Normally, the pre-spud meeting will be the ideal time and place to discuss contingency plans. A 10-degree cone of low-density water is normally produced after a gas blowout in open water and there will also be a discharge of highly-flammable gas. The current and water depth will decide the intensity of the blowout with greater water depth leading to more dispersed water from the plume. When a current is active, the result would be a plume away from the rig.

West Vanguard Blowout

West Vanguard Shallow Gas Blowout

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Introduction to Shallow Gas Well Control

This is the introduction to shallow gas well control which will briefly describe the overview of shallow gas and some related information. We have few articles regarding this topics and we will separate into small parts for better understanding. Let’s get started.

Whenever offshore shallow gas accumulations are seen, they’re normally linked with down sand lenses enveloped by mudstones. Typically, lenses will be permeable, unconsolidated, and highly-porous when found in shallow depths. Although normally flat, thin, and normally pressured, many have previously encountered over-pressured lenses. When at this depth, one cause of over pressure is inclination of the lens; this can therefore increase both the lens height and pore pressure gradient (top of the lens).

Although rare, shallow gas can also be linked with vuggy limestone or buried reefs; these have the risk of being infinitely permeable and incredibly porous.

Shallow gas kick

Shallow gas kick

When drilling in the top-hole section, resulting kicks from shallow sands can be dangerous with short casing strings; there are many case histories to show this. Charged formations can also cause kicks from shallow sands and this itself can be a result of improper abandonments, previous underground blowouts, casing leaks, injection operations, and poor cement jobs.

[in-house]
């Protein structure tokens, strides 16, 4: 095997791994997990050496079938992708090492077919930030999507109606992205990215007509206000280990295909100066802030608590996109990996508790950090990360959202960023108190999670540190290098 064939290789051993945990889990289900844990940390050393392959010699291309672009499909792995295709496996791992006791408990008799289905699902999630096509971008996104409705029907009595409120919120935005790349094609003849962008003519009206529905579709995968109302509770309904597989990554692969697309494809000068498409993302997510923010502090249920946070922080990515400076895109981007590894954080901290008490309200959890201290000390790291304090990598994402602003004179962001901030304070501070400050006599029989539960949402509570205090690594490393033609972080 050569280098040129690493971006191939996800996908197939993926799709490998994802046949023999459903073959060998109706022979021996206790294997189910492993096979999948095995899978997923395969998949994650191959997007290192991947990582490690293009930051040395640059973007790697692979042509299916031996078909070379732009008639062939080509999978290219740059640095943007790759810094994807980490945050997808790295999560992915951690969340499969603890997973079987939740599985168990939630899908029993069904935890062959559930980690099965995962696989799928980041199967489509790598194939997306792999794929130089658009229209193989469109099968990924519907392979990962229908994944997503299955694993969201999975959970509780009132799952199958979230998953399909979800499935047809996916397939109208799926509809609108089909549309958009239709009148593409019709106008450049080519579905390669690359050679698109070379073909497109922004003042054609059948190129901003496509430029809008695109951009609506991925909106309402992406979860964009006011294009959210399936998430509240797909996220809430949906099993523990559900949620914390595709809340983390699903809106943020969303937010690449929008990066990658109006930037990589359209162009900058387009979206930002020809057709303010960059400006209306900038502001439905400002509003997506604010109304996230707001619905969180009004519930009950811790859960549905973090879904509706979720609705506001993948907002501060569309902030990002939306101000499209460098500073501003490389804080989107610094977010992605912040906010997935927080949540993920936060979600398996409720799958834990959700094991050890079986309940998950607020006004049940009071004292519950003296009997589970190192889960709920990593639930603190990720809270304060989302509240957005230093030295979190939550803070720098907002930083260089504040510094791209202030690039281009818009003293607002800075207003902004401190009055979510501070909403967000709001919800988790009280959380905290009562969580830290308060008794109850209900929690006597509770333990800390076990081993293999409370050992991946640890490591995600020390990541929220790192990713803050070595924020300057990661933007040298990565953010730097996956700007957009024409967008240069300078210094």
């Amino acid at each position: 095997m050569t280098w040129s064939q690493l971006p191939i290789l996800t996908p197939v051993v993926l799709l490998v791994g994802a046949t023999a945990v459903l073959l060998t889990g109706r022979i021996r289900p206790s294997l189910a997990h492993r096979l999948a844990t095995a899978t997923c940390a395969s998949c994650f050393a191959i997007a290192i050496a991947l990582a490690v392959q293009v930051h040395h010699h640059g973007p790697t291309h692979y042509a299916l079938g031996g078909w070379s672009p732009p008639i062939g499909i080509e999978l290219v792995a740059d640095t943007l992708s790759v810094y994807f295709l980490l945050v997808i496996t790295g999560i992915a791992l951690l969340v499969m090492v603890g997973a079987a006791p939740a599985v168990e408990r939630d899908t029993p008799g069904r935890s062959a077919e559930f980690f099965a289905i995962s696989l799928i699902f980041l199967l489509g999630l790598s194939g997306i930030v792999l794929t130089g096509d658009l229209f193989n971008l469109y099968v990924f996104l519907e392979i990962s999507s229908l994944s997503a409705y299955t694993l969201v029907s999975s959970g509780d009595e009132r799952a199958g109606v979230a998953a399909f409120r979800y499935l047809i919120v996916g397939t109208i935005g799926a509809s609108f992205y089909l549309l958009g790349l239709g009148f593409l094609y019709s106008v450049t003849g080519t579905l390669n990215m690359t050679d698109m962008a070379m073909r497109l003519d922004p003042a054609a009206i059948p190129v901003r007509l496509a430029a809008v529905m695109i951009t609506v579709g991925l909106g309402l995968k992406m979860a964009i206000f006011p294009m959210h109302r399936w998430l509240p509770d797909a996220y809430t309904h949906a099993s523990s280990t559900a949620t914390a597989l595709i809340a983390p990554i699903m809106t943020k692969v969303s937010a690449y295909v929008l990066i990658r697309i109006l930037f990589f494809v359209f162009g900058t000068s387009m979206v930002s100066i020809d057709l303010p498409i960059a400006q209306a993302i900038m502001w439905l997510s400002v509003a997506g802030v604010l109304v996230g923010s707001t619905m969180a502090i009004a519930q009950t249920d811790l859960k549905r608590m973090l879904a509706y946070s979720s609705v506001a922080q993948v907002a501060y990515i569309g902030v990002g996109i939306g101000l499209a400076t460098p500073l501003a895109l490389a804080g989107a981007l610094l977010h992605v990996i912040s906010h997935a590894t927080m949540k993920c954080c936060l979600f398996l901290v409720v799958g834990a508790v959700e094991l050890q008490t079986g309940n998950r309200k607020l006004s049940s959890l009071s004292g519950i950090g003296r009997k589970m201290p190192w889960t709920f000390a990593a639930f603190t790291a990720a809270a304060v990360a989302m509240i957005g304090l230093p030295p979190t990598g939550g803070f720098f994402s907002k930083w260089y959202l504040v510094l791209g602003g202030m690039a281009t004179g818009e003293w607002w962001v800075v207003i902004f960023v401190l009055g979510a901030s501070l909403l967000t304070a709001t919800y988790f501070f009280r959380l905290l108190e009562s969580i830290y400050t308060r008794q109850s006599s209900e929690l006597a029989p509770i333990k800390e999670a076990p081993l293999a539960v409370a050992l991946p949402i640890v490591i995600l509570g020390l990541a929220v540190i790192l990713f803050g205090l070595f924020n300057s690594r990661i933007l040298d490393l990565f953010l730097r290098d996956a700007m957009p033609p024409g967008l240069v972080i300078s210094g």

The example of the shallow gas blow out is below.

Sedco 700 Shallow Gas Blow Out 6 June 2009

 When it comes to shallow gas kicks, the most common cause is a loss of hydrostatic head and this can be a result of two common problems;

  • Expanding drilled gas unloading the annulus
  • Poor hole fill while tripping
  • Losses through the overloading of the annulus with cuttings

In order to minimize the risk of inducing a shallow gas flow, we recommend some general precautions including restricting the rate of penetration, drilling a pilot hole, drilling riserless, and always monitoring the hole.

High flow rates of gas are often produced by shallow gas flows; high quantities of rocks from the formation are also possible. This is particularly true after long sections of sand have been exposed. When a shallow gas flow occurs, the representative responsible should contact a senior contract representative; all non-essential individuals should be evacuated from the rig. This eventuality should always be addressed, and there should be an implementation of the contractor’s emergency evacuation. Continue reading

Oilfield Resume Writing Tips

There are few good resume writing tips that we would like to share.

Language used in your resume should be: 

  • Easy to read and understand quickly
  • Specific and to the point rather than general
  • Active sentences rather than passive ones
  • Written to express not impress
  • Express yourself clearly and easily
  • Fact-based and not put the fake information

DO’s and DON’Ts for Resumes